Resources

We are often asked for advice or suggestions as ADHD/autistic people and their families seek to put in place positive strategies to support them to thrive. Please email media@adhdandautism.org to let us know about any other good resources we could include.  

Support for Parents

This document includes some hints and tips we have found helpful for families of  ADHD/autistic children and young people.

Some ADHD/autistic children can become overwhelmed, which may manifest in a meltdown.  Here are some ideas that may help reduce the frequency of meltdowns.  

If you are looking for support managing challenging behaviour, have a read of this to see if some of the suggestions are helpful for you.

We are strong advocates of using ‘I statements’ when talking to your child – find out more in this poster.

Many ADHD/autistic children can feel anxious and stressed – this document hopes to give you some ideas of things you could do that might support them through these difficult emotions.

Support for Young People

This document will help identify what makes us feel overwhelmed, and what works to help us calm down. This information gives us an idea of what we can do next time we feel overwhelmed.

Music plays a significant role in promoting relaxation and stress management. Upbeat music can boost positivity, sad music can help us work through difficult emotions while giving us a moment for reflection. Additionally, calm music relaxes the body which helps us feel more soothed.

A drawing or writing prompt to think about who supports you and makes you feel understood. This activity will also encourage contemplation on how others in your circle could enhance their support to best meet your needs.

Take a moment to revisit past challenges, reflecting on the strategies that proved effective, and the factors that helped you overcome hurdles. Reflection serves as a valuable resource in preparing for future challenges, allowing you to identify the tools and approaches that can provide support when needed.

Throughout the day, we run into things that either gives us a boost or brings us down. This document is here to help figure out the people, things, places, and whatever else that can be a positive or negative impact on our lives.

This document will help you draw attention to the environment around you. Consider each of your senses, what is useful in your environment and what may be unhelpful. Explore what could be adjusted to make your environment a safe space.

Everybody has good qualities that they can use to overcome problems in their lives, and this exercise will help you enter the strength-spotting mindset. What strengths do the people around you have – and what are your strengths?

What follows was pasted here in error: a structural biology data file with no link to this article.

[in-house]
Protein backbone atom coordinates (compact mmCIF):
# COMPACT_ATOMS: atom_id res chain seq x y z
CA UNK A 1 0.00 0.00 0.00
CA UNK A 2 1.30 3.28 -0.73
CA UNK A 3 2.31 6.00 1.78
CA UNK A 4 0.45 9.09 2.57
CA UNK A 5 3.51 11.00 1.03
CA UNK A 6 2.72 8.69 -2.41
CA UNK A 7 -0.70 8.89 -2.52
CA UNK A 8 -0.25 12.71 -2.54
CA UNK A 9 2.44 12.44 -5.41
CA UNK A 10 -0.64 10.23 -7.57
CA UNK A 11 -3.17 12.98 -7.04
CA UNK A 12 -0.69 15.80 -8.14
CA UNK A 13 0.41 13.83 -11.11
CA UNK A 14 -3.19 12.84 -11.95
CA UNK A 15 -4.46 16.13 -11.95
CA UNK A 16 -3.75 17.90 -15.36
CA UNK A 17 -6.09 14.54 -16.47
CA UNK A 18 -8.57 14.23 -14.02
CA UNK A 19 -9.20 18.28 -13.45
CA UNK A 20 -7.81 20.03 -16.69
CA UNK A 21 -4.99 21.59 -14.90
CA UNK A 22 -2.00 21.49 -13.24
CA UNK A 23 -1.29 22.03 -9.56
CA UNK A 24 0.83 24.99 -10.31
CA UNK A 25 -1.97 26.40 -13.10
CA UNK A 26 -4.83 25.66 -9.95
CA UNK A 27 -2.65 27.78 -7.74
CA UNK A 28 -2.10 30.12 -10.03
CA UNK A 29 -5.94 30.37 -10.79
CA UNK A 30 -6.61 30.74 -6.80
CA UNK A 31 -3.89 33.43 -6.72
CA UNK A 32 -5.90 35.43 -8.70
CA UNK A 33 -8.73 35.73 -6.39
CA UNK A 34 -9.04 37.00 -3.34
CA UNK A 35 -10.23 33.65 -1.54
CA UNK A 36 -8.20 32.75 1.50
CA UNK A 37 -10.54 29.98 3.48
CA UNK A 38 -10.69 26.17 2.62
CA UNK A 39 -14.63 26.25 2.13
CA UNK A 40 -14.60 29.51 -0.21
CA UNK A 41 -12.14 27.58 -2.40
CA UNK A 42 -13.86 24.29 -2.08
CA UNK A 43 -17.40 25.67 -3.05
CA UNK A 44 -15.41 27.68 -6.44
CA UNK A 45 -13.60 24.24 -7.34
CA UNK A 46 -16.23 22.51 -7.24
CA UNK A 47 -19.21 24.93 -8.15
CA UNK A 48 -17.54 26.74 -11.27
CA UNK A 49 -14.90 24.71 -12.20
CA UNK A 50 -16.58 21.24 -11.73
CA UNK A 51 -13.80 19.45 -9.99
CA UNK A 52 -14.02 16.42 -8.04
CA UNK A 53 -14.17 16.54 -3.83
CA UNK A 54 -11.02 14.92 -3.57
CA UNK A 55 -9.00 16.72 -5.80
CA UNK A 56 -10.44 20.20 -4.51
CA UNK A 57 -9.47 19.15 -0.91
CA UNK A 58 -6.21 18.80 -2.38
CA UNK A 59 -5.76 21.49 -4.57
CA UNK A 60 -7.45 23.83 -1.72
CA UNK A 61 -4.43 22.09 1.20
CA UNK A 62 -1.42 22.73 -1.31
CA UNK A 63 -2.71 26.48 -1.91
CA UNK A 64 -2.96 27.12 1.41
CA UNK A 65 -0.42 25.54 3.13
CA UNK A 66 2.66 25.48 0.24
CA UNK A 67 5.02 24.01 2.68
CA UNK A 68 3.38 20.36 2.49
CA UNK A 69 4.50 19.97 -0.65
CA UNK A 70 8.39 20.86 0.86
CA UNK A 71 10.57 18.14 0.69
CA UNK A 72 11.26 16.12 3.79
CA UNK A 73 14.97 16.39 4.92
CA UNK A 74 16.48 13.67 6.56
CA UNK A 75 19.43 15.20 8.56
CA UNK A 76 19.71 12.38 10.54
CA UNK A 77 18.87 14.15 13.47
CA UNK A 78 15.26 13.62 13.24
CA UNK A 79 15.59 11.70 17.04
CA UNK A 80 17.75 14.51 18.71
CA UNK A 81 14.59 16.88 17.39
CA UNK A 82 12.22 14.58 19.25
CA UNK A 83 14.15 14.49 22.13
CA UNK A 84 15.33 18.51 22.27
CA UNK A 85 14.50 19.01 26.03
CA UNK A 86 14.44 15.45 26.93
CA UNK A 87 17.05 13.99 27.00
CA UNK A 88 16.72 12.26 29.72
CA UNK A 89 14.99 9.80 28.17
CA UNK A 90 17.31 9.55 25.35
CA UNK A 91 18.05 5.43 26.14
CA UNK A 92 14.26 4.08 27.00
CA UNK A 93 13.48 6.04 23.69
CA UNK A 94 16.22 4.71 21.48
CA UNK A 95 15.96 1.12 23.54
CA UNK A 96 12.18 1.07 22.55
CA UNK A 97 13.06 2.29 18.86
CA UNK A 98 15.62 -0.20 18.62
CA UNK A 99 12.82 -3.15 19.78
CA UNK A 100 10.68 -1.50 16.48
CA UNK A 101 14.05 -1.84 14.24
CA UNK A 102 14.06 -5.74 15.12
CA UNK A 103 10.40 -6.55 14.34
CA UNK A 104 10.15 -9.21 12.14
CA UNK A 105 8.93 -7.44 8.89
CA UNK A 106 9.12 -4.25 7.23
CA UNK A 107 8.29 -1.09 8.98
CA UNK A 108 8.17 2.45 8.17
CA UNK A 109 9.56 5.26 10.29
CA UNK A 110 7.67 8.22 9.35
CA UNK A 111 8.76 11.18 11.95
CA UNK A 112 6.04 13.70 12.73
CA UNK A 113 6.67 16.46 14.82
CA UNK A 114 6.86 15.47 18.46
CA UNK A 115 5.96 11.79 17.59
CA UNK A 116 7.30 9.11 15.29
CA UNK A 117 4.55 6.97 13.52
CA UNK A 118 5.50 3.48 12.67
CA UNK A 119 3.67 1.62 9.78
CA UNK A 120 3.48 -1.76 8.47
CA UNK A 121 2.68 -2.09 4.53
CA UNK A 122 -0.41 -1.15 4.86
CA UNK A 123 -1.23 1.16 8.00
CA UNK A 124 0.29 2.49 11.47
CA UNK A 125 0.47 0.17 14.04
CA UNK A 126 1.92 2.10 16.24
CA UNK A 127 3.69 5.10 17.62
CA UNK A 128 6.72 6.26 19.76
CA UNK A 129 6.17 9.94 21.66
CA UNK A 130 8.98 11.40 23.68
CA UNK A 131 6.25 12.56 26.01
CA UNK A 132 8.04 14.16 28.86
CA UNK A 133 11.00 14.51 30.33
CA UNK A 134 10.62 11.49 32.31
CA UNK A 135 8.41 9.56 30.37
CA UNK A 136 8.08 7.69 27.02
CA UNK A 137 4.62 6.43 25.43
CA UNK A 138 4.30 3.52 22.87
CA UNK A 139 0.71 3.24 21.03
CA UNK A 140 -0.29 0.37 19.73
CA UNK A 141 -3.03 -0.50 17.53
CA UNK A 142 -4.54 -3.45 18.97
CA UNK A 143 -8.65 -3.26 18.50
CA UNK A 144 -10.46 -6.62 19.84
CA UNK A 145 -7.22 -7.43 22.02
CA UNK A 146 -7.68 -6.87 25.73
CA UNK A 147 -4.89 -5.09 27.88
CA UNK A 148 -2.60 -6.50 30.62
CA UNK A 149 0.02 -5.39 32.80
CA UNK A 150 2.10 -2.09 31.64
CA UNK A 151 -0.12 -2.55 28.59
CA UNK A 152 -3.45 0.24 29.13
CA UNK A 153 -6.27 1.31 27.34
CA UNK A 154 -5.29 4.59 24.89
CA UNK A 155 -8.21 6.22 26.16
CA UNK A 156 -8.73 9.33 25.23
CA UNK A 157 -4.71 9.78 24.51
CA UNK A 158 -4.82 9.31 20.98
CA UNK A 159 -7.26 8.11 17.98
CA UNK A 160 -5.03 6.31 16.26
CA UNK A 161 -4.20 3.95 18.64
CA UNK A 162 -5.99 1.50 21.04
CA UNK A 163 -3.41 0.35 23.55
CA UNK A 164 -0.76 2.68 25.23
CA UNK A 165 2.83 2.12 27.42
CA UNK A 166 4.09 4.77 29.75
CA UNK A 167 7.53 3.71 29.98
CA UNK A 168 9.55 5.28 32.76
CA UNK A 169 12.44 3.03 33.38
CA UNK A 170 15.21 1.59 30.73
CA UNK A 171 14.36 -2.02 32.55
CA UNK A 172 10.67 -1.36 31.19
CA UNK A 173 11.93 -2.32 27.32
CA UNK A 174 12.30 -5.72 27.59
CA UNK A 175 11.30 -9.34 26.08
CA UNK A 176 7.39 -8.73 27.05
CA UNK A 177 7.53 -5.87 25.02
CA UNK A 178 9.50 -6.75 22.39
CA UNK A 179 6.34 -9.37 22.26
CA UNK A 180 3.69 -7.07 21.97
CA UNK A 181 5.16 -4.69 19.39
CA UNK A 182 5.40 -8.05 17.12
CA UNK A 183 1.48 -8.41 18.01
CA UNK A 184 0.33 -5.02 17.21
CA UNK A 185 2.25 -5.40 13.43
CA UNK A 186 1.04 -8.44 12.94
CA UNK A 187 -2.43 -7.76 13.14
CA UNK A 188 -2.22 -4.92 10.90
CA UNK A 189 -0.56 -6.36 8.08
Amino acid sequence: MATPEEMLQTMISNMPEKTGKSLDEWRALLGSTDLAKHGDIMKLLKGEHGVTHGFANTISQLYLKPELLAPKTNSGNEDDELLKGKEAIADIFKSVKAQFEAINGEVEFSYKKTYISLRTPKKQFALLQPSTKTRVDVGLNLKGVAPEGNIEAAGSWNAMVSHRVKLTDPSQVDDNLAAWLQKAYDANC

A chart to plot tasks over the upcoming weeks. This helps pinpoint which ones might be stressing you out and suggests ways to ease those worries.

When we think about siblings, we use this visual tool to think about how we are different and list all our similarities. This leads to a positive discussion about our siblings; we always find something that both siblings like or enjoy. This can be a starting point to building positive relationship through shared interests.

Everyone experiences stress, but sometimes it is hard to recognise positive and negative stress. The bucket is a visual resource where you can list what causes you stress and see if you can make some changes and use strategies to manage your stress. You can use this opportunity to talk about good stress: we need some stress, and it is normal to feel stressed.

Sometimes it can be hard to say how we really feel; one way to express our feelings and to help clear our minds is to write it down. Write down the things you would like to say to somebody, but feel you can’t. You can choose whether or not to send the letter to the person you have written to.

Support for Adults

A document to help you plan and organise what you would like to say during appointment with your GP. This can also be used for other healthcare appointments.

An information document on why some people who identify as autistic might explore a formal diagnosis.

The National Autistic Society has created this Autism Alert Card that you can use to let people know that you are autistic, and that you might need some extra time or help in certain situations.

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